The Federation of Chambers calls for the opening of new investment areas between the Kingdom and Kuwait

An economic report issued by the Center for Economic Studies in the Federation of Saudi Chambers of Commerce on the occasion of the official Gulf tour of His Royal Highness Prince Mohammed bin Salman bin Abdulaziz, Crown Prince, Deputy Prime Minister and Minister of Defense – may God protect him – stressed the need to accelerate the pace of ongoing efforts in developing trade relations between the two countries. The Kingdom and the State of Kuwait, and the diversification of partnerships between the Saudi and Kuwaiti private sectors in development projects related to the Kingdom’s Vision 2030 and Kuwait Vision 2035, in order to achieve Gulf economic integration.

The report added that Saudi-Kuwaiti economic relations enjoy great support from the political leadership in both countries and are backed by effective institutional organizational frameworks, as this support is represented in the Saudi-Kuwaiti Coordination Council, memoranda of understanding and bilateral cooperation agreements in a number of fields.

The report indicated the impact of the Corona pandemic on reducing the volume of trade exchange between the two countries, which amounted to about 7.7 billion Saudi riyals in 2020, and thus Kuwait ranks fourth among the Gulf Cooperation Council countries in the volume of trade exchange with the Kingdom, while the value of Saudi exports decreased in 2020. By 15% from its value in 2019, Kuwaiti exports to the Kingdom also decreased by 14%, which led to a 15% decrease in the volume of trade exchange between the two countries.

The report stressed the need to benefit from the lessons and data created by the Corona pandemic and work more to increase coordination and cooperation in the sectors and areas that achieve their economic interests for the Kingdom and Kuwait.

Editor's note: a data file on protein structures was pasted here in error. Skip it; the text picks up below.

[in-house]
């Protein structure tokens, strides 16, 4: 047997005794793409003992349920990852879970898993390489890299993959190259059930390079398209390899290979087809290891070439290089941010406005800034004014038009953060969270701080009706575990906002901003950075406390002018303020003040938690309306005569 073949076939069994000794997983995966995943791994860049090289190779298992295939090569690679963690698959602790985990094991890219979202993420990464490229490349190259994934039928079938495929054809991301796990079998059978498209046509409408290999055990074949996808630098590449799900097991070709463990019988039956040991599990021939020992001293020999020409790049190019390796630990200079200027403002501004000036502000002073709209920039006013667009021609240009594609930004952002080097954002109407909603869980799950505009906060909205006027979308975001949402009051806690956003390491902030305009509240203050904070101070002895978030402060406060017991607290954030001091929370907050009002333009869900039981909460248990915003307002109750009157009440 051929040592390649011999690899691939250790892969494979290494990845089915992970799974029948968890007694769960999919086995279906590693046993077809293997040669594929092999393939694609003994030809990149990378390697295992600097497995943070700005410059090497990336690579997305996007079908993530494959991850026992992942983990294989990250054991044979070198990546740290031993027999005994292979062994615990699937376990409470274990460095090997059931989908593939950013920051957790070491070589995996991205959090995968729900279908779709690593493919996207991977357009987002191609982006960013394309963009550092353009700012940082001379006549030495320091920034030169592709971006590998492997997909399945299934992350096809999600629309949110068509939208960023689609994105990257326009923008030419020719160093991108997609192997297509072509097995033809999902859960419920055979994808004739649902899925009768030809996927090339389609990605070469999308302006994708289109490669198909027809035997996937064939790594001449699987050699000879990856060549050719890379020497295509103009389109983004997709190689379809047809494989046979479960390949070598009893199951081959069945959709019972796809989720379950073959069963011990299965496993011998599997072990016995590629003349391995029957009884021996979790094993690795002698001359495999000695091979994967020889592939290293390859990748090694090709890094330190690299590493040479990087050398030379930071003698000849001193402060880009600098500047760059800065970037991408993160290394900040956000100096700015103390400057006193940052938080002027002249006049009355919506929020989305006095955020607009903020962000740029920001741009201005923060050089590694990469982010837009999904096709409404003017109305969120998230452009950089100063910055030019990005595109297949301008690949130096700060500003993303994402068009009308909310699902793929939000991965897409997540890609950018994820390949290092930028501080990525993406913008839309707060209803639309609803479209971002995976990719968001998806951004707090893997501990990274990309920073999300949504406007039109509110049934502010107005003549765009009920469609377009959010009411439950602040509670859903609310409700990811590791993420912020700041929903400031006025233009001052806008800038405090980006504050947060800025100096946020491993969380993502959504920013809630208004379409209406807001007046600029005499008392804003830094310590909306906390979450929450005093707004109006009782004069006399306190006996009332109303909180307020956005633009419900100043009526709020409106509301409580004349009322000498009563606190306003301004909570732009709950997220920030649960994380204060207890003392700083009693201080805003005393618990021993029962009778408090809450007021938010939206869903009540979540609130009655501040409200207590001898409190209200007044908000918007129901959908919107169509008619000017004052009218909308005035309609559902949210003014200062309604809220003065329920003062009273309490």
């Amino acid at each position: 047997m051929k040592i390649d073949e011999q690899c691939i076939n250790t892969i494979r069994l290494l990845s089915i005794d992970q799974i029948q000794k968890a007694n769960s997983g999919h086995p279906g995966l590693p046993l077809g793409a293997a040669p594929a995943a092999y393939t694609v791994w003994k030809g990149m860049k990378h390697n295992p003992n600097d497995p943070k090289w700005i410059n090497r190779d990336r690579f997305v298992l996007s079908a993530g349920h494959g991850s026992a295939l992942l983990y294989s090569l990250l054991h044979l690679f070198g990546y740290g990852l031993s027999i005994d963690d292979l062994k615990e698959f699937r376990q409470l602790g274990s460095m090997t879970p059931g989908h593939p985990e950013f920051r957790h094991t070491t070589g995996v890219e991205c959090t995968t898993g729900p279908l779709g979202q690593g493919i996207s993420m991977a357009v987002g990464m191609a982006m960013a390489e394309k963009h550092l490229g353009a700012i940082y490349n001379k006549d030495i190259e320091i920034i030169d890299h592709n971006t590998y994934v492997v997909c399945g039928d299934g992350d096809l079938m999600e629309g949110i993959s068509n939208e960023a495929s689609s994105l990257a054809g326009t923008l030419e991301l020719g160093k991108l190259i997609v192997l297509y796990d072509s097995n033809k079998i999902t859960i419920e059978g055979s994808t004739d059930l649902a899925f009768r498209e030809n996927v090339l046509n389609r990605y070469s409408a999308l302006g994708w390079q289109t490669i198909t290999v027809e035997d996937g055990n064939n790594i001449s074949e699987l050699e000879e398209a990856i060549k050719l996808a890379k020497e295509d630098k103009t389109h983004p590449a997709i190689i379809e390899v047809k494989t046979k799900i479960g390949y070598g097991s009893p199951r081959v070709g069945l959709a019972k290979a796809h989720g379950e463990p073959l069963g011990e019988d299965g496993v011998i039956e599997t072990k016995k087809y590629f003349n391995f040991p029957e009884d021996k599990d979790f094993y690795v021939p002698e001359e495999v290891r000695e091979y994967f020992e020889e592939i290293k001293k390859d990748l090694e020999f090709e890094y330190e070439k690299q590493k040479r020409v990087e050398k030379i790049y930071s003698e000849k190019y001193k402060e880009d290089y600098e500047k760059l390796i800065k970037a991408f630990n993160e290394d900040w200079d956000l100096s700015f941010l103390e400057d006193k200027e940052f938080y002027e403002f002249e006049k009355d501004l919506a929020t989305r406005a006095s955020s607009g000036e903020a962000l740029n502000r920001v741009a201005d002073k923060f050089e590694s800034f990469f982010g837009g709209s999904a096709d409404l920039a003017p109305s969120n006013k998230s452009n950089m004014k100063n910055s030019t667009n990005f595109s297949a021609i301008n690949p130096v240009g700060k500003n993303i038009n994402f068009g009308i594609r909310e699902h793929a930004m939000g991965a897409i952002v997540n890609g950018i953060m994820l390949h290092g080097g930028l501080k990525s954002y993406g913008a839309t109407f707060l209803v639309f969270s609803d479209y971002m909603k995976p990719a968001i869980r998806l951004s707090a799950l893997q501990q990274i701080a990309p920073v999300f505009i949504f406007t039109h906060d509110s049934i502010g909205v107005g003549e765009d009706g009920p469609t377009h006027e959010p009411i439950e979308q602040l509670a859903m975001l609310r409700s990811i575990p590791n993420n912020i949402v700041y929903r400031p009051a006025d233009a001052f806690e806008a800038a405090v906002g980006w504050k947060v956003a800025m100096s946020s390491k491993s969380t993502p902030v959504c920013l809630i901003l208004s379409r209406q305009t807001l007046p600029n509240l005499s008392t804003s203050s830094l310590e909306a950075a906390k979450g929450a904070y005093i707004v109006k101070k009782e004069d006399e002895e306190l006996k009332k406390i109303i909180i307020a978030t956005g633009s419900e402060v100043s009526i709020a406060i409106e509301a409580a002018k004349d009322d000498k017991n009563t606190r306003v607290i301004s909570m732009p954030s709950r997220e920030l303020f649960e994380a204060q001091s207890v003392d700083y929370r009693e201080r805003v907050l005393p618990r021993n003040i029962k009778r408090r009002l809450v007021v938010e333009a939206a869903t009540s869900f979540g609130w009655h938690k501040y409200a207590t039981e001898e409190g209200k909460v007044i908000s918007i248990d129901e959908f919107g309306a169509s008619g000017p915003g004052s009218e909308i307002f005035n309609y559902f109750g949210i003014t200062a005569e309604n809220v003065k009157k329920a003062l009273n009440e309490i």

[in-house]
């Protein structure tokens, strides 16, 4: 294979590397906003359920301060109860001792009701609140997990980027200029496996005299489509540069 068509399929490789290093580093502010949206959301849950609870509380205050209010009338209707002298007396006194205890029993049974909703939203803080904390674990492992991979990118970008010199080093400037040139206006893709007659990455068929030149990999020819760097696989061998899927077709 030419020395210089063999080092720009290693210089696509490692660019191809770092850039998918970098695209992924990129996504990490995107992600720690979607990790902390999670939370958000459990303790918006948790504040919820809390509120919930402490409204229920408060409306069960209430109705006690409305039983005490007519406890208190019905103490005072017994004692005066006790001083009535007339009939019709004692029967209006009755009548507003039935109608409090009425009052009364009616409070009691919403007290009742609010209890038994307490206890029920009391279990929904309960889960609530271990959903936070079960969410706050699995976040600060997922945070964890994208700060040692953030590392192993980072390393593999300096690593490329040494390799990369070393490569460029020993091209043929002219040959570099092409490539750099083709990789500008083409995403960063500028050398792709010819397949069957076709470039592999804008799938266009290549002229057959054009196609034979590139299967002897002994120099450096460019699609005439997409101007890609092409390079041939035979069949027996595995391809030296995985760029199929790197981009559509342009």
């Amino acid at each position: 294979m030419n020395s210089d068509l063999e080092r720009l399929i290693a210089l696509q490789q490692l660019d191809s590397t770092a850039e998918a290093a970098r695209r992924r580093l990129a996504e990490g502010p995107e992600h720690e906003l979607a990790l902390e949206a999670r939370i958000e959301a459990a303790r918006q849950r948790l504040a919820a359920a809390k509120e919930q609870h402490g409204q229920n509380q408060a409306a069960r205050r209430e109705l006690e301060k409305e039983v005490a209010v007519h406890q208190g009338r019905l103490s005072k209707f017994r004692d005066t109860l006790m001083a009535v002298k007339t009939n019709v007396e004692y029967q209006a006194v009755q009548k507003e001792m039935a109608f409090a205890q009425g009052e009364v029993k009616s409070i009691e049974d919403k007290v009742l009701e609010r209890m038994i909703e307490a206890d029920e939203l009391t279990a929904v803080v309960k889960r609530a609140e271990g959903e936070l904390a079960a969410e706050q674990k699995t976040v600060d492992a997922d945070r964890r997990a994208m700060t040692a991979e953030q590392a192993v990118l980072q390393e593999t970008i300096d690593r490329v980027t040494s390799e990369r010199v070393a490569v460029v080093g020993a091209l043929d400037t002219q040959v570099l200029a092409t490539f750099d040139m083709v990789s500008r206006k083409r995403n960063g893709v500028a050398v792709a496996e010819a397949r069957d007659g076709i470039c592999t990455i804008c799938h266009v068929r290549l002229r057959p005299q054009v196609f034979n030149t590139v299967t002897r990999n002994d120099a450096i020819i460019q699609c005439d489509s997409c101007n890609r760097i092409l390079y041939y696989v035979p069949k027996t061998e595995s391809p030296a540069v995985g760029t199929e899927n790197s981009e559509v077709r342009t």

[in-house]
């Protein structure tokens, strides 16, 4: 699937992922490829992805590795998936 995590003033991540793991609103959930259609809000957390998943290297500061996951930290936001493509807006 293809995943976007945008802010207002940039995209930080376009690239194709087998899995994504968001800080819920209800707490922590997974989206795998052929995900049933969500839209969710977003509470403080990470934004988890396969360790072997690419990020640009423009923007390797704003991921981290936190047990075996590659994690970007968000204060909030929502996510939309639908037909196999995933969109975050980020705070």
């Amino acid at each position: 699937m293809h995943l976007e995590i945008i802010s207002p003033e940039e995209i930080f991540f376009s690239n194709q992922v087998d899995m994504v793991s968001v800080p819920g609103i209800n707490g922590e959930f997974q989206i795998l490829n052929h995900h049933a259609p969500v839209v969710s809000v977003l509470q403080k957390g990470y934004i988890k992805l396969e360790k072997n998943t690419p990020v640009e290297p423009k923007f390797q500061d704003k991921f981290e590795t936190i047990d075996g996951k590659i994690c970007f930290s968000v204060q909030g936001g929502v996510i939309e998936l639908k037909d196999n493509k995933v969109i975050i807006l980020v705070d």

The report noted the diversity of commodities involved in the trade exchange between the Kingdom and Kuwait for the year 2020, where the commodities exported from Saudi Arabia are food commodities such as dairy, eggs and animal products, intermediate industrial commodities such as plastics and their products, and iron and steel, while commodities imported from Kuwait during the same year are represented by: Food commodities such as barley and mill products, and intermediate commodities such as metal products and paper.

The report reviewed the advantages of direct investment in Kuwait represented in policies to improve the business climate to empower the private sector, including simplifying registration and licensing procedures for investors. Foreign ownership of up to 100% is allowed, and foreign projects enjoy investment incentives, including tax benefits, customs duty relief, and exemptions, in addition to the priority of developing promising sectors, including manufacturing, information and communication technology, supply chains and logistics, energy and mining, besides having Modern and advanced infrastructure.


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